Open Access Open Badges Research article

Sequence analysis for detection of drug resistance in Mycobacterium tuberculosis complex isolates from the Central Region of Cameroon

Emmanuel Mouafo Tekwu156, Larissa Kamgue Sidze156, Jean-Paul Assam Assam16, Jean-Claude Tedom16, Serges Tchatchouang16, Gaëlle Guiewi Makafe16, Anne-Laure Tchokote Wetewale16, Christopher Kuaban2, Sara Eyangoh3, Francine Ntoumi456, Véronique N Penlap Beng16* and Matthias Frank567*

Author Affiliations

1 Laboratory for Tuberculosis Research (LTR), Biotechnology Centre (BTC)-Nkolbison, University of Yaoundé I, Yaoundé, Cameroon

2 Pneumology unit, Jamot Hospital, Yaoundé, Cameroon

3 Mycobacteriology Service, Reference laboratory of NTP, Centre Pasteur of Cameroon-Pasteur Institute International Network, Yaoundé, Cameroon

4 Fondation Congolaise pour la Recherche Médicale, Université Marien Gouabi, Brazzaville, Congo

5 Institute for Tropical Medicine, University of Tübingen, Tübingen, Germany

6 Central African Network for Tuberculosis, AIDS/HIV and Malaria (CANTAM), Brazzaville, Congo

7 Deutsches Zentrum für Infektionsforschung (DZIF), Tübingen, Germany

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BMC Microbiology 2014, 14:113  doi:10.1186/1471-2180-14-113

Published: 3 May 2014



The potential of genetic testing to rapidly diagnose drug resistance has lead to the development of new diagnostic assays. However, prior to implementation in a given setting, the association of specific mutations with specific drug resistance phenotypes should be evaluated. The purpose of this study was to evaluate molecular markers in predicting drug resistance in the Central Region of Cameroon.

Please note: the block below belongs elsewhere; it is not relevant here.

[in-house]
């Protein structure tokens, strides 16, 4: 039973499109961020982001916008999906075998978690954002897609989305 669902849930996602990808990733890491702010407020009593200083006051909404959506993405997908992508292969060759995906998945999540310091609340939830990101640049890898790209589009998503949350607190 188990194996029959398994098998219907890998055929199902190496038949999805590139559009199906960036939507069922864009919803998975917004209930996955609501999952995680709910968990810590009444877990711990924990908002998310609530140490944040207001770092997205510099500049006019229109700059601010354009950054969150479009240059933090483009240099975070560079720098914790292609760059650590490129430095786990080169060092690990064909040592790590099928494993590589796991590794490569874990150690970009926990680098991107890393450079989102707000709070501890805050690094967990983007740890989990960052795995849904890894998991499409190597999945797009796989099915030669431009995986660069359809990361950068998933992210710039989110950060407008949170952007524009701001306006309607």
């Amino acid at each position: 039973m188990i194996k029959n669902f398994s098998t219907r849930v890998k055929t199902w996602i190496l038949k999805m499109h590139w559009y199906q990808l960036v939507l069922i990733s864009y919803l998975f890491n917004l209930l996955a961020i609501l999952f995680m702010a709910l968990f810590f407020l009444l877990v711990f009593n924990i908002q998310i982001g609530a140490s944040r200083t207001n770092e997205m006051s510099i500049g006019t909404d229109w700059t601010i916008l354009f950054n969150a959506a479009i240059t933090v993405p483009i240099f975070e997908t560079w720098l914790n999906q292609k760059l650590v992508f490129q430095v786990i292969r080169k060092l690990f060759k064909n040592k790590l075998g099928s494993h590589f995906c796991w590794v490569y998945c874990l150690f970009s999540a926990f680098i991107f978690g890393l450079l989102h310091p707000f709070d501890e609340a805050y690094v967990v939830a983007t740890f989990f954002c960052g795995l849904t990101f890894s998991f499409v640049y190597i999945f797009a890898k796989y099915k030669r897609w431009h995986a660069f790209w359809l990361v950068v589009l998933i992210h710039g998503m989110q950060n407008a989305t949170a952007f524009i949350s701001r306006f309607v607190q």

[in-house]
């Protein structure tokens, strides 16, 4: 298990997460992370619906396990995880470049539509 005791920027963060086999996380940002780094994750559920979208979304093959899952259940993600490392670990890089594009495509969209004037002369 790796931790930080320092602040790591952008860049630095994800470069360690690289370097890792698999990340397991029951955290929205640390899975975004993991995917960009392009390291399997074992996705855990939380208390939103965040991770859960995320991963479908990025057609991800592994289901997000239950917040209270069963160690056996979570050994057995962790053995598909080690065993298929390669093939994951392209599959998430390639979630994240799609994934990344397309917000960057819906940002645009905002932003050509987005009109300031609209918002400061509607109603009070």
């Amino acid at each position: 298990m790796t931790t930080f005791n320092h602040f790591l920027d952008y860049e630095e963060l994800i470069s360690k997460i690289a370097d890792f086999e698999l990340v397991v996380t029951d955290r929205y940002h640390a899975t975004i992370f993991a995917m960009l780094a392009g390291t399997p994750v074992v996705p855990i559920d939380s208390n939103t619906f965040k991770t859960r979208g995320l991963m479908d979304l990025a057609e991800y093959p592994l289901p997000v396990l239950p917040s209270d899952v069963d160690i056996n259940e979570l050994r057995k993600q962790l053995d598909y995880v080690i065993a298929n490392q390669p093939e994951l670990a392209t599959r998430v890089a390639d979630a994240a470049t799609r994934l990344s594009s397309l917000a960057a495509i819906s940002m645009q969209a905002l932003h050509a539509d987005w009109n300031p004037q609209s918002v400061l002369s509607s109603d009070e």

From April 2010 and March 2011, 725 smear positive pulmonary tuberculosis patients were enrolled and all positive cultures were tested for drug susceptibility. A total of 63 drug resistant and 100 drug sensitive Mycobacterium tuberculosis complex clinical isolates were screened for genetic mutations in katG, inhA, ahpC, rpoB, rpsL, rrs, gidB and embCAB loci using DNA sequencing. Of the 44 isoniazid resistant (INHR) isolates (24 high level, 1 μg/ml and 20 low level, 0.2 μg/ml), 73% (32/44) carried the katG315 and/or the -15 inhA promoter mutations. Of the 24 high level INHR, 17 (70.8%) harbored katG315 mutation, 1 a point mutation (-15C → T) in the inhA promoter and 6 were (25.0%) wild types. Thus, for INHR high level detection, katG315 mutation had a specificity and a sensitivity of 100% and 70.8% respectively. Of the 20 low level INHR, 10 (50.0%) had a -15C → T mutation in the inhA promoter region, and 1 (2.2%) a -32G → A mutation in the ahpC promoter region. All of the 7 rifampicin resistant (RIFR) isolates carried mutations in the rpoB gene (at codons Ser531Leu (71.4%), His526Asp (14.3%), and Asp516Val (14.3%)). Of the 27 streptomycin resistant (SMR) isolates, 7 carried mutations at the rpsL and the gidB genes. 1 of the 2 ethambutol resistant (EMBR) isolates displayed a mutation in embB gene.


This study provided the first molecular investigation assessing the correlation of phenotypic to genotypic characteristics on MTB isolates from the Central Region of Cameroon using DNA sequencing. Mutations on rpoB, katG315 and -15 point mutations in inhA promoter loci could be used as markers for RIF and INH -resistance detection respectively.

Phenotype; Mutation; Drug resistance; Mycobacterium tuberculosis; Cameroon